Dysphagia in Acute Stroke: Incidence, Burden and Impact on Clinical Outcome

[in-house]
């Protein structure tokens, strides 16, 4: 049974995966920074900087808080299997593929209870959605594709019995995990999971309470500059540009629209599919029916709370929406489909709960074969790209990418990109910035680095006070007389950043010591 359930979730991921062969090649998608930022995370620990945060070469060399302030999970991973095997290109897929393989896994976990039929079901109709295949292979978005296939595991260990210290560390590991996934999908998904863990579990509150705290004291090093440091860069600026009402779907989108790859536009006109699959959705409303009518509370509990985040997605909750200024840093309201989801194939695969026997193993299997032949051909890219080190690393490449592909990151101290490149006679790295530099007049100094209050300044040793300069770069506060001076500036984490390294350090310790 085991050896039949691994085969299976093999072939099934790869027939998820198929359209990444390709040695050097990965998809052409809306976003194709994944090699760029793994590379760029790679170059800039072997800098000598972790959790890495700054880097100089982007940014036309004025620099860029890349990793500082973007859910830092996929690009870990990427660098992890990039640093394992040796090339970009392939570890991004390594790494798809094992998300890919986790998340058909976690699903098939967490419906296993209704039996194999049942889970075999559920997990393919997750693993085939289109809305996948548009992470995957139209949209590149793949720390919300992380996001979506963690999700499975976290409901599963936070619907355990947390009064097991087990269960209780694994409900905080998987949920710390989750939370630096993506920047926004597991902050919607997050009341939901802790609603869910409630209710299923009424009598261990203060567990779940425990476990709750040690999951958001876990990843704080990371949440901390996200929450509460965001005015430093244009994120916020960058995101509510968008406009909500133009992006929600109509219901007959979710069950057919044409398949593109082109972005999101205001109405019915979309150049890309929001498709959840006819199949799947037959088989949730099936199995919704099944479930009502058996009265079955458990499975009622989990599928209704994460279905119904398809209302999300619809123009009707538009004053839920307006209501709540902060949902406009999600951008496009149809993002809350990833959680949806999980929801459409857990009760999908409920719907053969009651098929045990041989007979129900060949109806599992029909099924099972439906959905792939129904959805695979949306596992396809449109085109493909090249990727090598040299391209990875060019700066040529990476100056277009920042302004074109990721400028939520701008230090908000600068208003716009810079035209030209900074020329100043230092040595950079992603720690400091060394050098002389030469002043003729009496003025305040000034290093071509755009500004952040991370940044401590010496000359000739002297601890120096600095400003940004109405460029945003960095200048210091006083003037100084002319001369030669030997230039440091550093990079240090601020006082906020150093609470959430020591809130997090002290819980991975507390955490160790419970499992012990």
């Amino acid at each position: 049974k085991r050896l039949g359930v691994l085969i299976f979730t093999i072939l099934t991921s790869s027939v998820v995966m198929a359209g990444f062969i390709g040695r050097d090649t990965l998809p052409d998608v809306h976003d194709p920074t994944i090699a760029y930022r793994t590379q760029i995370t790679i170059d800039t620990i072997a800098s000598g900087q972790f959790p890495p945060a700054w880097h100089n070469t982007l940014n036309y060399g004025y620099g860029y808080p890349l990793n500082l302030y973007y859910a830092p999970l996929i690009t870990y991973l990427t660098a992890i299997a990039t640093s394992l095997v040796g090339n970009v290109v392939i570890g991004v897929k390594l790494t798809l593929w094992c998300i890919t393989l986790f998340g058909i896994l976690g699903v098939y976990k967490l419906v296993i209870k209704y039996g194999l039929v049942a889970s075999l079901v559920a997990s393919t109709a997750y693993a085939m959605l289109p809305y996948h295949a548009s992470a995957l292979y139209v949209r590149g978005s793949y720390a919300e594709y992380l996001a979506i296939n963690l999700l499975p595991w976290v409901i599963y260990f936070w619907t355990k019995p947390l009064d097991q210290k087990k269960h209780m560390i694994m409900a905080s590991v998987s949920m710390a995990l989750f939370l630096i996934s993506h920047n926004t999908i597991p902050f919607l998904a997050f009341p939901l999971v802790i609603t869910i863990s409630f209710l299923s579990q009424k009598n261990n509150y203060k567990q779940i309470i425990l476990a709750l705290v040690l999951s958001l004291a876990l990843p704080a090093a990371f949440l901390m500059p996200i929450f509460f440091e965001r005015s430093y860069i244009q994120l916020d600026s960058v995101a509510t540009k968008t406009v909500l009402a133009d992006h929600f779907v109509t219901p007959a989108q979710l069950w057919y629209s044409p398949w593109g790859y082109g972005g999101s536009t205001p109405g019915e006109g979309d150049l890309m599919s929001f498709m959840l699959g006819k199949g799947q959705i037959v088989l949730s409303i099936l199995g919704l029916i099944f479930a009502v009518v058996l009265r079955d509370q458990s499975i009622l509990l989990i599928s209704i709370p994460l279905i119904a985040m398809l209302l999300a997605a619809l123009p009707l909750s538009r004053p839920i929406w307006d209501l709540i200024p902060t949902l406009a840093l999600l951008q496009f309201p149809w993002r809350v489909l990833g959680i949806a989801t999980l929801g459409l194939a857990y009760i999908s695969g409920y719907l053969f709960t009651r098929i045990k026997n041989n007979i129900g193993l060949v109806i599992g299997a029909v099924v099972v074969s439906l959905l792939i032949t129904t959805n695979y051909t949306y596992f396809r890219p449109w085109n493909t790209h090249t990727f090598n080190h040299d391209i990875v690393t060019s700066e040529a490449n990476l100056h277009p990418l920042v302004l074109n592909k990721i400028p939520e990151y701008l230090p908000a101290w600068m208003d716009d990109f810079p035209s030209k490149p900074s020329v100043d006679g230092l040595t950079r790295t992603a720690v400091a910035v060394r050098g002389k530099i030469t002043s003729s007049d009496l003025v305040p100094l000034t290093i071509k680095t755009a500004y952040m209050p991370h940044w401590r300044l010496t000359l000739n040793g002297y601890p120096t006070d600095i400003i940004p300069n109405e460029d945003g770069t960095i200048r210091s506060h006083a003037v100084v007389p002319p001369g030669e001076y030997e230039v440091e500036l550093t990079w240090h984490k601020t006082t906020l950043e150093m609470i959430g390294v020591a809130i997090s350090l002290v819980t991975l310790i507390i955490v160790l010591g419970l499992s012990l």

BACKGROUND Reported frequency of post-stroke dysphagia in the literature is highly variable. In view of progress in stroke management, we aimed to assess the current burden of dysphagia in acute ischemic stroke. METHODS We studied 570 consecutive patients treated in a tertiary stroke center. Dysphagia was evaluated by using the Gugging Swallowing Screen (GUSS). We investigated the relationship of dysphagia with pneumonia, length of hospital stay and discharge destination and compared rates of favourable clinical outcome and mortality at 3 months between dysphagic patients and those without dysphagia. RESULTS Dysphagia was diagnosed in 118 of 570 (20.7%) patients and persisted in 60 (50.9%) at hospital discharge. Thirty-six (30.5%) patients needed nasogastric tube because of severe dysphagia. Stroke severity rather than infarct location was associated with dysphagia. Dysphagic patients suffered more frequently from pneumonia (23.1% vs. 1.1%, p<0.001), stayed longer at monitored stroke unit beds (4.4±2.8 vs. 2.7±2.4 days; p<0.001) and were less often discharged to home (19.5% vs. 63.7%, p = 0.001) as compared to those without dysphagia. At 3 months, dysphagic patients less often had a favourable outcome (35.7% vs. 69.7%; p<0.001), less often lived at home (38.8% vs. 76.5%; p<0.001), and more often had died (13.6% vs. 1.6%; p<0.001). Multivariate analyses identified dysphagia to be an independent predictor of discharge destination and institutionalization at 3 months, while severe dysphagia requiring tube placement was strongly associated with mortality. CONCLUSION Dysphagia still affects a substantial portion of stroke patients and may have a large impact on clinical outcome, mortality and institutionalization.
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